I got extremely lucky since the only real damage to my printed parts was the upper expanding where the barrel is seated.  This definitely proves that PolyMax PLA is no joke in its strength being able to handle this out of battery:

Now I am not going to lie – I was very confused at this point.  I know FGC-9’s could work – I shot one at the Bear Arms and Bitcoin event.  I was confident in my prints – they looked great, were clearly strong, and everything fit together nicely.  This was also my fourth or fifth rebuild at this point, so putting it together was becoming second nature. 

Well I did end up finding the culprit.  I am 99.9% sure it was due to my barrel being slightly out of spec.  You see, one of the most important things you can do when building your FGC-9 is to make sure rounds that are put into the barrel can fall out easily.  The build guide has these instructions in them, but when I did my initial test of this – I only tested out snap caps.  And those snap caps seem to be a little bit smoother and will go into battery and fall out a lot easier than a normal round. 

When I used a real 9mm round, it would not fall out of the barrel and actually required a flat head screwdriver to pry it out:

When I used a real 9mm round, it would not fall out of the barrel and actually required a flat head screwdriver to pry it out:

Since this is what I figured was causing me my feeding issues – I went ahead and purchased an entirely new kit from MAF.  After doing so – they were actually kind enough to just replace my out of spec barrel, so I ended up having two complete FGC – 9 kits.  So what was I to do other than to build two more FGC-9s:

Before building these I made sure to check the barrels properly.  Both of these new barrels would have 9mm rounds fall out via gravity after slamming a round in with my palm.  Way better than the first barrel. 

Now to cover what these were made out of.  In the time since my first ABS and ASA build – I added active heating to one of my 3D printers.  This means I could reliably hold 65 degrees Celsius ambient air temperature, versus the 45-50 degrees I had on my first build.  This increase of 15 to 20 degrees Celsius can make all the difference when printing in ABS or ASA to really make sure layer adhesion is strong and to reduce shrinkage.  So the back FGC-9 in that photo has the teal parts in ABS and the white parts are in ASA and acetone vapor finished.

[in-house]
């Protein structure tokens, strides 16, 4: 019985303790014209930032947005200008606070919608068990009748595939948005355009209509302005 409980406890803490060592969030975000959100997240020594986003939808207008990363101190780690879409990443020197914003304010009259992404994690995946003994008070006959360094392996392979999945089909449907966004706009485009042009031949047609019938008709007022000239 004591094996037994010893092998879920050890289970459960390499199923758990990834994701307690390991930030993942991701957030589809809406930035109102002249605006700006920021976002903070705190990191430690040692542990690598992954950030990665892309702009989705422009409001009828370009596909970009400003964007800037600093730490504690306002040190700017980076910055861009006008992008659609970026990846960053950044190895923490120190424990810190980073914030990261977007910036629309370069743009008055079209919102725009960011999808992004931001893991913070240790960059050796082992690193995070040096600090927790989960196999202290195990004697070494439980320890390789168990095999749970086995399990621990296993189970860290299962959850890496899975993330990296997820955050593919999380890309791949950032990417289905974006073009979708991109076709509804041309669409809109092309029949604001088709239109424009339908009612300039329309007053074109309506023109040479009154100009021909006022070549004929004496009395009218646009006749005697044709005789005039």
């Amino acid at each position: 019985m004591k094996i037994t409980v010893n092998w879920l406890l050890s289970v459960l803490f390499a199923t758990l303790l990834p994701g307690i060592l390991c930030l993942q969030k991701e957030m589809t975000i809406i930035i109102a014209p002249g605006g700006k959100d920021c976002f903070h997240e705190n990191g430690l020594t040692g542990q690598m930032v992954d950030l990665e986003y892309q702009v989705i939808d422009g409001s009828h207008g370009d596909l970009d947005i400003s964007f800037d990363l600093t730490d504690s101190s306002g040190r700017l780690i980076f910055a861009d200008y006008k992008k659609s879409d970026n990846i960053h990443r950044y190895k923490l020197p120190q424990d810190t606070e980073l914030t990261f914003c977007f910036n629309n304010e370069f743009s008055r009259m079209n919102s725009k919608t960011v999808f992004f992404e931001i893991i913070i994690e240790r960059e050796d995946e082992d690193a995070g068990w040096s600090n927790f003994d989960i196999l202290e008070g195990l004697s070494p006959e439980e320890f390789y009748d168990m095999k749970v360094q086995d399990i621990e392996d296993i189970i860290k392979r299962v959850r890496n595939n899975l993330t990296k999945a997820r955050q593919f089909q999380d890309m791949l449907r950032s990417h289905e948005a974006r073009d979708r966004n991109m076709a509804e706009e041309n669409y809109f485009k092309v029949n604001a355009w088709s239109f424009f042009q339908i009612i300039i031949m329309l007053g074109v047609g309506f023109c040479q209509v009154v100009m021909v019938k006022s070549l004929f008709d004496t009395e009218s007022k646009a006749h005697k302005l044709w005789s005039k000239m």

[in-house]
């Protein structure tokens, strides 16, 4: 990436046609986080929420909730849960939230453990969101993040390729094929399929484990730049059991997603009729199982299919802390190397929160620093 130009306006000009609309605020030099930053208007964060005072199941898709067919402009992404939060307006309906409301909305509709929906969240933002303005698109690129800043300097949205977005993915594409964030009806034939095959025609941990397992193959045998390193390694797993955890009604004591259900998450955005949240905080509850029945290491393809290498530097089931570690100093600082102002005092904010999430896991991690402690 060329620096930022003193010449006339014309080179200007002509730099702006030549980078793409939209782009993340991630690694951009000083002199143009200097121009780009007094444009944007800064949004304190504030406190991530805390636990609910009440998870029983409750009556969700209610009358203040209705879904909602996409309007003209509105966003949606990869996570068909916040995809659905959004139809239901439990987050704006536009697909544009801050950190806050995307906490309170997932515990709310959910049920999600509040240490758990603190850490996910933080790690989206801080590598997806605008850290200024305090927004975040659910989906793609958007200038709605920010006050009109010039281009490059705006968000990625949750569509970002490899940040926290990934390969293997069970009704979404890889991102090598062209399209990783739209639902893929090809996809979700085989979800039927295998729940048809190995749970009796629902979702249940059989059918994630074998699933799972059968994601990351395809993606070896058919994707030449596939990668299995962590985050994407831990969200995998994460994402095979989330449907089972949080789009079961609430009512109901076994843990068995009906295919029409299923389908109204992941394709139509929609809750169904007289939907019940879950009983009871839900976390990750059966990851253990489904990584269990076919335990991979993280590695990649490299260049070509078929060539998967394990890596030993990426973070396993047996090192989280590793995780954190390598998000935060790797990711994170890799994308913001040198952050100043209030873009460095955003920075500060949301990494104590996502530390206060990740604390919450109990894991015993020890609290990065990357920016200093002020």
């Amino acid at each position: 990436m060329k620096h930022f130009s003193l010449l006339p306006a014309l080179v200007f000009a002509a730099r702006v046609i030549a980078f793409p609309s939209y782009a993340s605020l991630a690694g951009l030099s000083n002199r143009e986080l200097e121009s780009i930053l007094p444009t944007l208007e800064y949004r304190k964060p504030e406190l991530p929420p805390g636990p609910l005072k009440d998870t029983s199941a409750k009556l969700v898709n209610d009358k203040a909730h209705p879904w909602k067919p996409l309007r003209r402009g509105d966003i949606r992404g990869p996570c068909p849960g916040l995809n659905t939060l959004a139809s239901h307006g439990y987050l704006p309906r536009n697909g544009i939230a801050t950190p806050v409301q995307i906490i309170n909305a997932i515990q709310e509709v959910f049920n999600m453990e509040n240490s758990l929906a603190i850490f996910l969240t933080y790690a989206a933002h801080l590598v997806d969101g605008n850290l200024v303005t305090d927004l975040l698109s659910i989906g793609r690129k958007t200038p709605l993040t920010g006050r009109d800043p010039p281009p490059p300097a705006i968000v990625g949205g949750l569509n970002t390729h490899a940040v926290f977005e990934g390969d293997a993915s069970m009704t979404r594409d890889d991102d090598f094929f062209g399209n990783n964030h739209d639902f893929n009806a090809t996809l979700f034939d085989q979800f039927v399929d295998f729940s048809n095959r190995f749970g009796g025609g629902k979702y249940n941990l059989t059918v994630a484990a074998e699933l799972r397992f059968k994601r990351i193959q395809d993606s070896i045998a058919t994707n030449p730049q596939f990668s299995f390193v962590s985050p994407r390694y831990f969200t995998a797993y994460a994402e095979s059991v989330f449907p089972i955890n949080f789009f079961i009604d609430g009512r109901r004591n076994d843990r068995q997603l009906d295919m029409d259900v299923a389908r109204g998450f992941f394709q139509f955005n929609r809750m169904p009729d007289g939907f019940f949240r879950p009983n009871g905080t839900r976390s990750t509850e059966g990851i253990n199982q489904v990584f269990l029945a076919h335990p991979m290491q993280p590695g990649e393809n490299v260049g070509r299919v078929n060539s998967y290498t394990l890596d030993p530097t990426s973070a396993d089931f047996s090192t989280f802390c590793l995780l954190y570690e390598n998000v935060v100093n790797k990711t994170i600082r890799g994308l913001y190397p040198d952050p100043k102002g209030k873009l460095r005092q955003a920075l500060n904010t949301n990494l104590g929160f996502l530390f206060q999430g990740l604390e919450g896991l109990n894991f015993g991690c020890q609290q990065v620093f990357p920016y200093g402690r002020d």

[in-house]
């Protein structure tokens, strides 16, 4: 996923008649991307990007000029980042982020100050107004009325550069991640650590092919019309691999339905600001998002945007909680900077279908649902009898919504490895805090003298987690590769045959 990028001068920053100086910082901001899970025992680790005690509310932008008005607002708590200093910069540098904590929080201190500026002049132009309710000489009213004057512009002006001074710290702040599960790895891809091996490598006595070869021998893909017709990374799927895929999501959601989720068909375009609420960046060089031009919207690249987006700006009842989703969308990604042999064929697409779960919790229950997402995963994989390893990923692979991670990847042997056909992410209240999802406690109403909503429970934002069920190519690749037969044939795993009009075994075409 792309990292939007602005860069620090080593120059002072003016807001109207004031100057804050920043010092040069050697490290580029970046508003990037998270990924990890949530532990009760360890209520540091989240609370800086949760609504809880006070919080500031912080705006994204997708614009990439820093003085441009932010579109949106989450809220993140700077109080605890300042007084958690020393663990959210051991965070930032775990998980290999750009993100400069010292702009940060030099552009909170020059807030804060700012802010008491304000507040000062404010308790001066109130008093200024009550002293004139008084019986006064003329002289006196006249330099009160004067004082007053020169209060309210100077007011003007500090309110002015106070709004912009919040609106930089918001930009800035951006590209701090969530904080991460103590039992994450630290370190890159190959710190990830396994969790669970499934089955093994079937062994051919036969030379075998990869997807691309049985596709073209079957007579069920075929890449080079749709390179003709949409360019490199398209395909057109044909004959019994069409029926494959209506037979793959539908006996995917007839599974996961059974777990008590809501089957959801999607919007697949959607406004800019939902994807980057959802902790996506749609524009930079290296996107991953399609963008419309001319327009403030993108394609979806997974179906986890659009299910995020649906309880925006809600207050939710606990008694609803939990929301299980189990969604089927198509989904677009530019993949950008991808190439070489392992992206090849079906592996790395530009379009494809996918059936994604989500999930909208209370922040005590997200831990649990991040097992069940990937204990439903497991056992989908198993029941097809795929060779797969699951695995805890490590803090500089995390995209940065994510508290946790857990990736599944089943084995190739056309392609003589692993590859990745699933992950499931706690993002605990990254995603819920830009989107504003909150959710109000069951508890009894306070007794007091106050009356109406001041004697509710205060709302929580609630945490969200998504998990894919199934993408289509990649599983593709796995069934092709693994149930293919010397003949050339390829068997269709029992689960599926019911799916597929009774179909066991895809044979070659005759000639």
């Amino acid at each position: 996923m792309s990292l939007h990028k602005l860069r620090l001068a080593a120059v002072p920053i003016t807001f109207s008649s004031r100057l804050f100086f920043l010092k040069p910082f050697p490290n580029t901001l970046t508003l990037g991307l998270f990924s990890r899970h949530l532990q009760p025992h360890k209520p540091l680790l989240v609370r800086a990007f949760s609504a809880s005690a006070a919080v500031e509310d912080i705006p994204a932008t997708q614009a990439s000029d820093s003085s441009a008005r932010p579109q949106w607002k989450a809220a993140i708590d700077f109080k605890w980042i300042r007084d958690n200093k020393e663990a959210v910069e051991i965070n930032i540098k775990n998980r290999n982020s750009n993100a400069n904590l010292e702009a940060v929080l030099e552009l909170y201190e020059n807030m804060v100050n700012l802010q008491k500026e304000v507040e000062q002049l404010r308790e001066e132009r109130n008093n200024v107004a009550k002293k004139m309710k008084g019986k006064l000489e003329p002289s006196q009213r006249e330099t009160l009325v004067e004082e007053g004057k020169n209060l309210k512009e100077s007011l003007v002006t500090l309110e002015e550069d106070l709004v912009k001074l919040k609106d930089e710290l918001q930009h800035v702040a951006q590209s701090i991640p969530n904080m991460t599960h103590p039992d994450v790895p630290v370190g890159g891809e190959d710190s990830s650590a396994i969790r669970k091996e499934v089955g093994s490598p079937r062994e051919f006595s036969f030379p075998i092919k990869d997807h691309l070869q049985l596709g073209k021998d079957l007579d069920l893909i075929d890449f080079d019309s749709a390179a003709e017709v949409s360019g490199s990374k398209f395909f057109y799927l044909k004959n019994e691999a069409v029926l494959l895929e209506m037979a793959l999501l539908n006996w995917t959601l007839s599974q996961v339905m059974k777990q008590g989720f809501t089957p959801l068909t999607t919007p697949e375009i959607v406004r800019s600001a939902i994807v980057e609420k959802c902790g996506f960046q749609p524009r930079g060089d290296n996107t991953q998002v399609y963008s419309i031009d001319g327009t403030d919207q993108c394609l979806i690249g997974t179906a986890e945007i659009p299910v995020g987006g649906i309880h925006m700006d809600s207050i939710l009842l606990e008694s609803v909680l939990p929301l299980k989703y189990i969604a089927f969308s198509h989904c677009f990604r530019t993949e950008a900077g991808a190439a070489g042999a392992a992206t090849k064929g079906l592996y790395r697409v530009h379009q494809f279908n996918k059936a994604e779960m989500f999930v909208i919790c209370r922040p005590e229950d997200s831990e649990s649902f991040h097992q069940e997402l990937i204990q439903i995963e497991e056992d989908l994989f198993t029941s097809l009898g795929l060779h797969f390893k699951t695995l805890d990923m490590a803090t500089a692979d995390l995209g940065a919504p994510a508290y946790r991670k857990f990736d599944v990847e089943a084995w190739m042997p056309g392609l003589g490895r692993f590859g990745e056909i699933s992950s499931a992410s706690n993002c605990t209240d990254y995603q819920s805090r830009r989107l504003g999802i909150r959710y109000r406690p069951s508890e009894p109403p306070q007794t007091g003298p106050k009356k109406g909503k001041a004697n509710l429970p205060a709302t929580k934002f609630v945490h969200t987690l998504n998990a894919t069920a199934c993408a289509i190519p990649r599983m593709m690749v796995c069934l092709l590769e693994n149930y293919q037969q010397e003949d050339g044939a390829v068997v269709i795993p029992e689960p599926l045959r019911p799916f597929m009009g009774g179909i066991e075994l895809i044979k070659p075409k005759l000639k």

After numerous tests on other firearms, I do not suggest acetone vapor finishing your ABS or ASA builds since it does weaken it, but this particular FGC-9 has held up great, so it works on this build. 

(While I recommend against acetone vapor finishing your gun parts, it certainly looks cool).

Since I now have a printer with higher ambient air temperature, I thought it would also be fun to try out some strong polycarbonate, and so the front FGC-9 is printed in Polymaker PolyMax PC.  PolyMax PC boasts some really insane strength statistics, making it extremely different than their PolyLite PC.  The issue is that it wants to be printed with very high ambient air temperatures. 

Polymaker suggests an ambient air of over 70 degrees Celsius, but I thought my 65 would suffice.  While the parts printed pretty – it ends up that ambient air just isn’t quite high enough.  Once you start approaching 80 degrees Celsius, you will need remote or high temperature stepper motors, which my printer does not have, so I didn’t want to go over 70.  Looks like that is needed when printing large, dense parts in polycarbonate.  So, unfortunately, this PC build cracked on me after a couple of shots:

While that FGC-9 cracked, my other one worked great:

You can see in the photo above that I am using a standard Glock magazine.  While the 3D printed magazine I had in ABS and ASA did work for numerous tests on a standard Glock, I think it eventually got worn out a bit and wasn’t feeding great anymore.  But I put around 120 rounds through this FGC-9, and I only had one feeding issue the entire time.  That is certainly a success.

Since the only thing I changed was the barrel, this is why I am 99.9% sure it was that out of spec barrel that was giving me so many feeding issues – leading to an out of battery. 

While I was extremely happy this worked, there was still one issue that needed addressing.  It looks like my screw that held the firing pin in place got loose from its nut, meaning it started to drag on the inside of my upper, causing it to be difficult to charge after about 100 rounds: